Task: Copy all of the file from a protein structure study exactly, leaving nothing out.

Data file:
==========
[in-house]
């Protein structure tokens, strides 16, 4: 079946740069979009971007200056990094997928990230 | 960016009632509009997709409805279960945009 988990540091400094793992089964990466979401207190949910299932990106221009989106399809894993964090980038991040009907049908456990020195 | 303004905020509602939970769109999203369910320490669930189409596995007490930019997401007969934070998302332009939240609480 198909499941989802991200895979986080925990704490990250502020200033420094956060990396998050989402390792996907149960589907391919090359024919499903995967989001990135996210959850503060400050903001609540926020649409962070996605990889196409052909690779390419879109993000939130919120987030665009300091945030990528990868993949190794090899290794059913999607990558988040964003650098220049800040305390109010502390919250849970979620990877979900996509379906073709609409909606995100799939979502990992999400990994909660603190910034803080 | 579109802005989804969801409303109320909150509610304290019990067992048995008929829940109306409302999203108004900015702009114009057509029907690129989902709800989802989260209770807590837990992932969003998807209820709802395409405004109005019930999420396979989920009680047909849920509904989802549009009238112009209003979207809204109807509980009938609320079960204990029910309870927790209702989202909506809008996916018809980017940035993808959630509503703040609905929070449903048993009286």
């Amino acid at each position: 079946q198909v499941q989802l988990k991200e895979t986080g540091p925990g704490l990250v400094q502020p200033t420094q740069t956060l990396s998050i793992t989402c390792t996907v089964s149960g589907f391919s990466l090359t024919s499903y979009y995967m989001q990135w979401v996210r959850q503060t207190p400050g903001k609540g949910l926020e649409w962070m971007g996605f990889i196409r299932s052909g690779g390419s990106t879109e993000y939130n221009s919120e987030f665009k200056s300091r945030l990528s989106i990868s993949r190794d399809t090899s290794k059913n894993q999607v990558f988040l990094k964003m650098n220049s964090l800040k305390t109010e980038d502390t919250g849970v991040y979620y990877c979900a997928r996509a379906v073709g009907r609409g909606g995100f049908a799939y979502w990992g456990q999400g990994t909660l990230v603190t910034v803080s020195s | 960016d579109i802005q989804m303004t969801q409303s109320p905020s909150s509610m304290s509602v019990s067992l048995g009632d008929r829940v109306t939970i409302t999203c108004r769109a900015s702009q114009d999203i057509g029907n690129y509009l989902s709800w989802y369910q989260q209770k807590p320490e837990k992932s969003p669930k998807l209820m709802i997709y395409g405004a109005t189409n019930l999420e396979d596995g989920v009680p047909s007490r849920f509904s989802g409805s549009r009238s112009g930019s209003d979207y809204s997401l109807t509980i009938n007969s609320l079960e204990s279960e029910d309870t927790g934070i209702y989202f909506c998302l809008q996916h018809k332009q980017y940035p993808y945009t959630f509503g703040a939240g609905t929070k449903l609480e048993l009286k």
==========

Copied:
[in-house]
């Protein structure tokens, strides 16, 4: 079946740069979009971007200056990094997928990230 | 960016009632509009997709409805279960945009 988990540091400094793992089964990466979401207190949910299932990106221009989106399809894993964090980038991040009907049908456990020195 | 303004905020509602939970769109999203369910320490669930189409596995007490930019997401007969934070998302332009939240609480 198909499941989802991200895979986080925990704490990250502020200033420094956060990396998050989402390792996907149960589907391919090359024919499903995967989001990135996210959850503060400050903001609540926020649409962070996605990889196409052909690779390419879109993000939130919120987030665009300091945030990528990868993949190794090899290794059913999607990558988040964003650098220049800040305390109010502390919250849970979620990877979900996509379906073709609409909606995100799939979502990992999400990994909660603190910034803080 | 579109802005989804969801409303109320909150509610304290019990067992048995008929829940109306409302999203108004900015702009114009057509029907690129989902709800989802989260209770807590837990992932969003998807209820709802395409405004109005019930999420396979989920009680047909849920509904989802549009009238112009209003979207809204109807509980009938609320079960204990029910309870927790209702989202909506809008996916018809980017940035993808959630509503703040609905929070449903048993009286």
């Amino acid at each position: 079946q198909v499941q989802l988990k991200e895979t986080g540091p925990g704490l990250v400094q502020p200033t420094q740069t956060l990396s998050i793992t989402c390792t996907v089964s149960g589907f391919s990466l090359t024919s499903y979009y995967m989001q990135w979401v996210r959850q503060t207190p400050g903001k609540g949910l926020e649409w962070m971007g996605f990889i196409r299932s052909g690779g390419s990106t879109e993000y939130n221009s919120e987030f665009k200056s300091r945030l990528s989106i990868s993949r190794d399809t090899s290794k059913n894993q999607v990558f988040l990094k964003m650098n220049s964090l800040k305390t109010e980038d502390t919250g849970v991040y979620y990877c979900a997928r996509a379906v073709g009907r609409g909606g995100f049908a799939y979502w990992g456990q999400g990994t909660l990230v603190t910034v803080s020195s | 960016d579109i802005q989804m303004t969801q409303s109320p905020s909150s509610m304290s509602v019990s067992l048995g009632d008929r829940v109306t939970i409302t999203c108004r769109a900015s702009q114009d999203i057509g029907n690129y509009l989902s709800w989802y369910q989260q209770k807590p320490e837990k992932s969003p669930k998807l209820m709802i997709y395409g405004a109005t189409n019930l999420e396979d596995g989920v009680p047909s007490r849920f509904s989802g409805s549009r009238s112009g930019s209003d979207y809204s997401l109807t509980i009938n007969s609320l079960e204990s279960e029910d309870t927790g934070i209702y989202f909506c998302l809008q996916h018809k332009q980017y940035p993808y945009t959630f509503g703040a939240g609905t929070k449903l609480e048993l009286k």